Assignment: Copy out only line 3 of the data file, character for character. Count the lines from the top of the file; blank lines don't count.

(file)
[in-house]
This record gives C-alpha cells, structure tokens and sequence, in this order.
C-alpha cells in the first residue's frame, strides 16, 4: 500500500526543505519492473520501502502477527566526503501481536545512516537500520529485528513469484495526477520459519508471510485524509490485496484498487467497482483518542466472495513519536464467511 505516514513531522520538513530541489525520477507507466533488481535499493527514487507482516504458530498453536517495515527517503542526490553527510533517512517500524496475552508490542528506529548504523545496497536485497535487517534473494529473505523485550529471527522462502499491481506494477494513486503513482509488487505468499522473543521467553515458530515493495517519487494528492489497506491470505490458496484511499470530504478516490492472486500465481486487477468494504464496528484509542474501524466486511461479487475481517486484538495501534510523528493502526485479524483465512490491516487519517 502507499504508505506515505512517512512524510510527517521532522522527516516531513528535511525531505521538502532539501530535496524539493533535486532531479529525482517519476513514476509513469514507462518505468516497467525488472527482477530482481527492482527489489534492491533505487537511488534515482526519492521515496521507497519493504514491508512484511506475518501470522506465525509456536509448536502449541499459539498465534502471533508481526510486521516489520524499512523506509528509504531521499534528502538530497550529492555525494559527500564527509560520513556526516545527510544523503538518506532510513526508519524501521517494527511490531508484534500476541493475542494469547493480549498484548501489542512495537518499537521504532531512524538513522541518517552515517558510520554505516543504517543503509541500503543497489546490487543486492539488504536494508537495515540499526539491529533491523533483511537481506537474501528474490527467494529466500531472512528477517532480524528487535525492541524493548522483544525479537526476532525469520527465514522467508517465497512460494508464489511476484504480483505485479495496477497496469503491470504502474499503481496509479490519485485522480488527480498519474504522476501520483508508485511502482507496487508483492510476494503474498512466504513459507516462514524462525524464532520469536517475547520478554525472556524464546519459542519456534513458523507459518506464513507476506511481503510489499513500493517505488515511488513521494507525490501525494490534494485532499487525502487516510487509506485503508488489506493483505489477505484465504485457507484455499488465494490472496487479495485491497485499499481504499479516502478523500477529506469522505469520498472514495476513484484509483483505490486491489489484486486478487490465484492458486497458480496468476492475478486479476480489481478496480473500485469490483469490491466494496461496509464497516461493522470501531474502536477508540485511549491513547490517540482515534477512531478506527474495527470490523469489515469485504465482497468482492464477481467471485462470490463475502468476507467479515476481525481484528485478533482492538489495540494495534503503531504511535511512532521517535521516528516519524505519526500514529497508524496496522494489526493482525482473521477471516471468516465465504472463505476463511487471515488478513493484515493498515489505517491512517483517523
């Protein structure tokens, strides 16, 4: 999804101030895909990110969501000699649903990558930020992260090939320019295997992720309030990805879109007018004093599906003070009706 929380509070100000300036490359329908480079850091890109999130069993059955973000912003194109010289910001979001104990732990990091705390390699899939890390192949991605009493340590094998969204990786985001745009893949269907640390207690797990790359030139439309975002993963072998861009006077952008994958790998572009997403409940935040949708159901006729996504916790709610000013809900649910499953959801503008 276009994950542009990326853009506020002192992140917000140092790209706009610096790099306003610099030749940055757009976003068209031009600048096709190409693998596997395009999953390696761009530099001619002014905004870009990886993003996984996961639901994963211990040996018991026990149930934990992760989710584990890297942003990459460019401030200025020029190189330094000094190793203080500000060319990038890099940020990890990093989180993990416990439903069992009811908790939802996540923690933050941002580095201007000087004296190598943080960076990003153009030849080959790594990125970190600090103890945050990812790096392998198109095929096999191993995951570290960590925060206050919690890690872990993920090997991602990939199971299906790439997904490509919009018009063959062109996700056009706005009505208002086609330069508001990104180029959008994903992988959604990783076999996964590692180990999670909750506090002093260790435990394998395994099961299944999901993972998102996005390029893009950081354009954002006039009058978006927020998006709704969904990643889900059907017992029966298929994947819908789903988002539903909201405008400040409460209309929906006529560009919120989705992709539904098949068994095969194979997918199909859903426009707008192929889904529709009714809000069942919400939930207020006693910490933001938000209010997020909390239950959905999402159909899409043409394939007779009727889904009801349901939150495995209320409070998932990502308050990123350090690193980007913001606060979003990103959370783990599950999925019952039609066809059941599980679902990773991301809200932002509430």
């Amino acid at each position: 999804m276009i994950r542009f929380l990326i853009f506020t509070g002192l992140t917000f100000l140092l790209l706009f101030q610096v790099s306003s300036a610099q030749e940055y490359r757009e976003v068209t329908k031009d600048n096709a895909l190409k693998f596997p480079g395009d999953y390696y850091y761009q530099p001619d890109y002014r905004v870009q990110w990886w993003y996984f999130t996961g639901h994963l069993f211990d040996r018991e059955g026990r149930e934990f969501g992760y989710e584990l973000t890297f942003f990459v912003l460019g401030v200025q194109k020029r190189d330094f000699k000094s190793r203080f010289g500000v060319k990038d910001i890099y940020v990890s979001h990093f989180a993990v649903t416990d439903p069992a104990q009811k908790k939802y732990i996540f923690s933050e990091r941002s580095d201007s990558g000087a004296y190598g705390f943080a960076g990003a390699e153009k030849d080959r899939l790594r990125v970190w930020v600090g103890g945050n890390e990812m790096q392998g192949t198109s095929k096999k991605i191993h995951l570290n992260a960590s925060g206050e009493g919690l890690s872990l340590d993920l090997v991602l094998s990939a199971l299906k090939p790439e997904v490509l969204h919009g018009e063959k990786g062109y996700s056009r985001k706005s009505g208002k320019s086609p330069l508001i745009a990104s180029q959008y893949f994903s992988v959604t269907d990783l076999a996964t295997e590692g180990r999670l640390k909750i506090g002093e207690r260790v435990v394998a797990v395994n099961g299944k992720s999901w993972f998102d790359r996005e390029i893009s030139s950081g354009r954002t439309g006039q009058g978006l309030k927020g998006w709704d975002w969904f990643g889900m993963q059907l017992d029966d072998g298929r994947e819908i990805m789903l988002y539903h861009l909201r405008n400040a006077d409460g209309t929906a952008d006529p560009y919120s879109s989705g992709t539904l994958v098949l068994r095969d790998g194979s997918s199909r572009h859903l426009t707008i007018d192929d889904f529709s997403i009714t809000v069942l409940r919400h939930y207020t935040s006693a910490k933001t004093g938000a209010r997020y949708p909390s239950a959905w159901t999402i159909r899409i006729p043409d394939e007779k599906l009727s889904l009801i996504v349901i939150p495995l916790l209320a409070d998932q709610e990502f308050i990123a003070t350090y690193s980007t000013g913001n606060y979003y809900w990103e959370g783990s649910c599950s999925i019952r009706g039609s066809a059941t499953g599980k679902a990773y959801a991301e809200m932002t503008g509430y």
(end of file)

C-alpha cells in the first residue's frame, strides 16, 4: 500500500526543505519492473520501502502477527566526503501481536545512516537500520529485528513469484495526477520459519508471510485524509490485496484498487467497482483518542466472495513519536464467511 505516514513531522520538513530541489525520477507507466533488481535499493527514487507482516504458530498453536517495515527517503542526490553527510533517512517500524496475552508490542528506529548504523545496497536485497535487517534473494529473505523485550529471527522462502499491481506494477494513486503513482509488487505468499522473543521467553515458530515493495517519487494528492489497506491470505490458496484511499470530504478516490492472486500465481486487477468494504464496528484509542474501524466486511461479487475481517486484538495501534510523528493502526485479524483465512490491516487519517 502507499504508505506515505512517512512524510510527517521532522522527516516531513528535511525531505521538502532539501530535496524539493533535486532531479529525482517519476513514476509513469514507462518505468516497467525488472527482477530482481527492482527489489534492491533505487537511488534515482526519492521515496521507497519493504514491508512484511506475518501470522506465525509456536509448536502449541499459539498465534502471533508481526510486521516489520524499512523506509528509504531521499534528502538530497550529492555525494559527500564527509560520513556526516545527510544523503538518506532510513526508519524501521517494527511490531508484534500476541493475542494469547493480549498484548501489542512495537518499537521504532531512524538513522541518517552515517558510520554505516543504517543503509541500503543497489546490487543486492539488504536494508537495515540499526539491529533491523533483511537481506537474501528474490527467494529466500531472512528477517532480524528487535525492541524493548522483544525479537526476532525469520527465514522467508517465497512460494508464489511476484504480483505485479495496477497496469503491470504502474499503481496509479490519485485522480488527480498519474504522476501520483508508485511502482507496487508483492510476494503474498512466504513459507516462514524462525524464532520469536517475547520478554525472556524464546519459542519456534513458523507459518506464513507476506511481503510489499513500493517505488515511488513521494507525490501525494490534494485532499487525502487516510487509506485503508488489506493483505489477505484465504485457507484455499488465494490472496487479495485491497485499499481504499479516502478523500477529506469522505469520498472514495476513484484509483483505490486491489489484486486478487490465484492458486497458480496468476492475478486479476480489481478496480473500485469490483469490491466494496461496509464497516461493522470501531474502536477508540485511549491513547490517540482515534477512531478506527474495527470490523469489515469485504465482497468482492464477481467471485462470490463475502468476507467479515476481525481484528485478533482492538489495540494495534503503531504511535511512532521517535521516528516519524505519526500514529497508524496496522494489526493482525482473521477471516471468516465465504472463505476463511487471515488478513493484515493498515489505517491512517483517523